Vancouver-based helmer Oliver Hockenhull's docu feature "Aldous Huxley: The Gravity of Light" should be a lot more fun than it is. On paper, it must have seemed like a great idea to take an irreverent look at the ideas of the British writer via wacky dramatic sequences, some nifty animation and archival clips of Huxley himself. But the result is surprisingly dry and not nearly as droll as it's intended.
Vancouver-based helmer Oliver Hockenhull’s docu feature “Aldous Huxley: The Gravity of Light” should be a lot more fun than it is. On paper, it must have seemed like a great idea to take an irreverent look at the ideas of the British writer via wacky dramatic sequences, some nifty animation and archival clips of Huxley himself. But the result is surprisingly dry and not nearly as droll as it’s intended. Having played in arthouse venues in several western Canadian cities earlier this year, docu could perhaps make a mark in some festival settings, but will likely click only with Huxley aficionados. Its unorthodox approach will make it a tough sell for the small screen.
Film makes it clear at the outset that this will not be a straight, chronological biography of Huxley’s life, but rather a free-form examination of the author’s thoughts on drugs, transcendence, technology and other concerns. There are lengthy clips from a 1957 interview with Huxley on the Canadian CBC web, and his erudite musings, though occasionally rather long-winded, stir up numerous still-relevant issues.
Hockenhull juxtaposes the grainy TV footage with an eclectic assortment of scenes, including everything from dramatizations of excerpts from Huxley novels to intellectual discussions about computer technology. There are many clips from a speech at a Huxley symposium given by Dr. Jean Houston, a U.N. adviser, who attempts to place Huxley’s work in perspective. Pic also includes poetic moments using electronic music, 3-D animated segs and downright silly sequences, such as one featuring a woman doing handstands.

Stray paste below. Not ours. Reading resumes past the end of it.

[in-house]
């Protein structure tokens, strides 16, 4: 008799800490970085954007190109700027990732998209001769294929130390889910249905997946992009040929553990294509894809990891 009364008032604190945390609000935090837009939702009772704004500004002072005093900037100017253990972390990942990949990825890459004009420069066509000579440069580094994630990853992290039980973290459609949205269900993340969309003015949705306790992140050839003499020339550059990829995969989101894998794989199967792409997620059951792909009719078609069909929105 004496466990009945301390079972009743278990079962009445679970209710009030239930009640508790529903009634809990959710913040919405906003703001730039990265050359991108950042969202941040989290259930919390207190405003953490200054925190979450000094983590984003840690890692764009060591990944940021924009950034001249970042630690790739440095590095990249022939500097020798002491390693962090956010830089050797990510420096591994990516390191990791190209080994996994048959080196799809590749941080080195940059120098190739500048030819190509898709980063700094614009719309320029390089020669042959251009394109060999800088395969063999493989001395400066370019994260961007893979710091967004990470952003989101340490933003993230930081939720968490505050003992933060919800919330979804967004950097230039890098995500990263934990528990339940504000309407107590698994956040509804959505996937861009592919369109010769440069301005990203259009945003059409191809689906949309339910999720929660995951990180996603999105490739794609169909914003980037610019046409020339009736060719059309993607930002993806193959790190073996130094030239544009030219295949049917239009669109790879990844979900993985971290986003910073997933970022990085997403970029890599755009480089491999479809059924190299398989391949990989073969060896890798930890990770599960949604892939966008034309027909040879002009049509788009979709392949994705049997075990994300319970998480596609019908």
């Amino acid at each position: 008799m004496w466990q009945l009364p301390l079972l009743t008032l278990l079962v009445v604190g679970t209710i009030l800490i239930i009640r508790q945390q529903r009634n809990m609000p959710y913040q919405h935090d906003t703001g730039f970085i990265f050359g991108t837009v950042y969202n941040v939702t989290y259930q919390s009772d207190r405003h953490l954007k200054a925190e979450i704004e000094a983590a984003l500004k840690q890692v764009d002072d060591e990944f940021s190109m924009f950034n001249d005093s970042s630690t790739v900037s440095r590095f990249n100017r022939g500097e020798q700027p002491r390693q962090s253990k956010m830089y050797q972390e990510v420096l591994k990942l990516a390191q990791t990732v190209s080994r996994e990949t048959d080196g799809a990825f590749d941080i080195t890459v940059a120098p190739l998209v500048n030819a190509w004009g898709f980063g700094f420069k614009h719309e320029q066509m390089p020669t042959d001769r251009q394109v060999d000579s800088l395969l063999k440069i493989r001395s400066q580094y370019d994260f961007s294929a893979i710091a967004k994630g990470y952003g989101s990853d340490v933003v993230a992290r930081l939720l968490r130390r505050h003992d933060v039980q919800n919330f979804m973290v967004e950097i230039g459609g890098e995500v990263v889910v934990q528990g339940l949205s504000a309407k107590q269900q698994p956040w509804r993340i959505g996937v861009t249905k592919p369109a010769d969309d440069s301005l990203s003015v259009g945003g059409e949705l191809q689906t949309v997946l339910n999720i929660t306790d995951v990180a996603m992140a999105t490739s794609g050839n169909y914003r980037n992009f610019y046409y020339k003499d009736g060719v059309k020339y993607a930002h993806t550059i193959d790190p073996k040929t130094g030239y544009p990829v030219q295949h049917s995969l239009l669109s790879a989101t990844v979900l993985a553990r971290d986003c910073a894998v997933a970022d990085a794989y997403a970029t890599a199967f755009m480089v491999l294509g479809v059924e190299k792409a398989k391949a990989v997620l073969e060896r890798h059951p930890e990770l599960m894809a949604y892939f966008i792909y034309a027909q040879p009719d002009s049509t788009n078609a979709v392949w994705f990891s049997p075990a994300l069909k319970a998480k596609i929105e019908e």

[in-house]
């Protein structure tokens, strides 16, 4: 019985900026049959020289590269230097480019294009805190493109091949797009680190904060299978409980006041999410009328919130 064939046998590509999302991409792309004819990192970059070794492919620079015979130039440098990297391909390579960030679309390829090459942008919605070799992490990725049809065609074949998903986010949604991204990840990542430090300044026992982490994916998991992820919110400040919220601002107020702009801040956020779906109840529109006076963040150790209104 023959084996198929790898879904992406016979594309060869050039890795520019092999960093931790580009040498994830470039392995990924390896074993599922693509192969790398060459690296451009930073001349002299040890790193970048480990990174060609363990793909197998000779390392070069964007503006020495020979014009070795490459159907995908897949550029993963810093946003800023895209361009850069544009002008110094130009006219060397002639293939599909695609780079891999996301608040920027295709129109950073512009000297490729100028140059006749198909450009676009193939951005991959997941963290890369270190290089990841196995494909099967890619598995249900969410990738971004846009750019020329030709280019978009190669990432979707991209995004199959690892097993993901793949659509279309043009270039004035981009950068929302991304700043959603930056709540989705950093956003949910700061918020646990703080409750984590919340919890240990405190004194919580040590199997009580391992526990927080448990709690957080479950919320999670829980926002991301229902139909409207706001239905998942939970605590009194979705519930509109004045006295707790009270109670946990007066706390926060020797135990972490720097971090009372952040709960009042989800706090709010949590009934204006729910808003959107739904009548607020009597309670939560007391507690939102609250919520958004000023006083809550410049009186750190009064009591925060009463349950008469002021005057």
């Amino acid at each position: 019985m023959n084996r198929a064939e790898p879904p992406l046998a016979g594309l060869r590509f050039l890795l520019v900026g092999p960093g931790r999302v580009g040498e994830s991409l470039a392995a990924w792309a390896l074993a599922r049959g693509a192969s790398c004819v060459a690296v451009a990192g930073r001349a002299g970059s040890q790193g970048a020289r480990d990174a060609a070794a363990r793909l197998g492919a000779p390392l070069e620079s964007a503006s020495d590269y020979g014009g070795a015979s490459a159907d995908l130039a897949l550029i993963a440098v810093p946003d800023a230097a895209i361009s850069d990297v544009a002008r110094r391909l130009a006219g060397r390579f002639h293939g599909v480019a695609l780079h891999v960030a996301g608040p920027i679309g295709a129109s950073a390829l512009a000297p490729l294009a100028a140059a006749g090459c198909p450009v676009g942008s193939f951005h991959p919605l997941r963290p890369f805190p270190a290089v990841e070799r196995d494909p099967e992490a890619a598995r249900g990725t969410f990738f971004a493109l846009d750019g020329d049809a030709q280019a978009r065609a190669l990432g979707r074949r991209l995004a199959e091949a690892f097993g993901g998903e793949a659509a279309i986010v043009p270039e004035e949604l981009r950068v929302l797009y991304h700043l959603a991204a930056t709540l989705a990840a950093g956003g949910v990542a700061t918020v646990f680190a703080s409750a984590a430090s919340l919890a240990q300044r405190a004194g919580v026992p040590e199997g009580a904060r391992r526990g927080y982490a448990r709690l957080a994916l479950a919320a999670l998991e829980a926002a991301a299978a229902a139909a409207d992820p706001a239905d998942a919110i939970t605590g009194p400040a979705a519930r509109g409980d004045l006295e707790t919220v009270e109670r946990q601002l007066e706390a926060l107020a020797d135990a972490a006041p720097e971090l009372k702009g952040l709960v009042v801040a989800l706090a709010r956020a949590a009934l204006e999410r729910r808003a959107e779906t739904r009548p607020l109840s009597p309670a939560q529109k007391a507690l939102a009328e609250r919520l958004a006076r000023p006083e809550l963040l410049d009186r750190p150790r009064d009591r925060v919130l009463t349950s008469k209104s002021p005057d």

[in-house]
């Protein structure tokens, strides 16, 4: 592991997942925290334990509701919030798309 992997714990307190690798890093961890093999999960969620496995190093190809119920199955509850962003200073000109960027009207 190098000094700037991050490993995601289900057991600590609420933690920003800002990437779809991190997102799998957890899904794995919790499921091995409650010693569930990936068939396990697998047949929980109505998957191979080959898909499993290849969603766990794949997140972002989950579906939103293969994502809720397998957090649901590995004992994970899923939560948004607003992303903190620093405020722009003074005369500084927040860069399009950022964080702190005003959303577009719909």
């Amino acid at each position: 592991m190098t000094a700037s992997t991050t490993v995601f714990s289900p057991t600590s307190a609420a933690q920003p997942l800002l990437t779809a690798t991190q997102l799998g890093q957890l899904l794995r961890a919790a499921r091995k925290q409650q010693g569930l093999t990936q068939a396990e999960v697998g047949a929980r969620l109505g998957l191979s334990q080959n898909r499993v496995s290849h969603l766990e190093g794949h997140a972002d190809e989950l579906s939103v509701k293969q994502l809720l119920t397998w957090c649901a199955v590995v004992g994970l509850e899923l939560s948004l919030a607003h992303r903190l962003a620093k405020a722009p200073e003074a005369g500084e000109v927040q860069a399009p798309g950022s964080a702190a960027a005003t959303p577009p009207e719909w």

There is much talk, both from Huxley and others, about the impact of technological change, the use of hallucinatory drugs and the place of spirituality in modern society, and helmer’s point is clearly that the author of “Brave New World” came up with philosophical stances that are still mightily pertinent.
But the lack of strong, original source material is a significant weakness. The heavy reliance on the 40-year-old CBC interview and one intellectual’s memories of Huxley in a speech limit the pic’s ability to deliver a complex portrait of the iconoclastic scribe. While it’s refreshing to see a director taking a hip, innovative approach to the docu genre, Hockenhull’s flighty, stream-of-consciousness tableaux too often become goofy or trite. Film still manages to raise intriguing questions sparked by Huxley’s writings, but the experimental style may well turn off many of the people interested in the writer.
Sinuous, electro-flavored music is used to good effect throughout.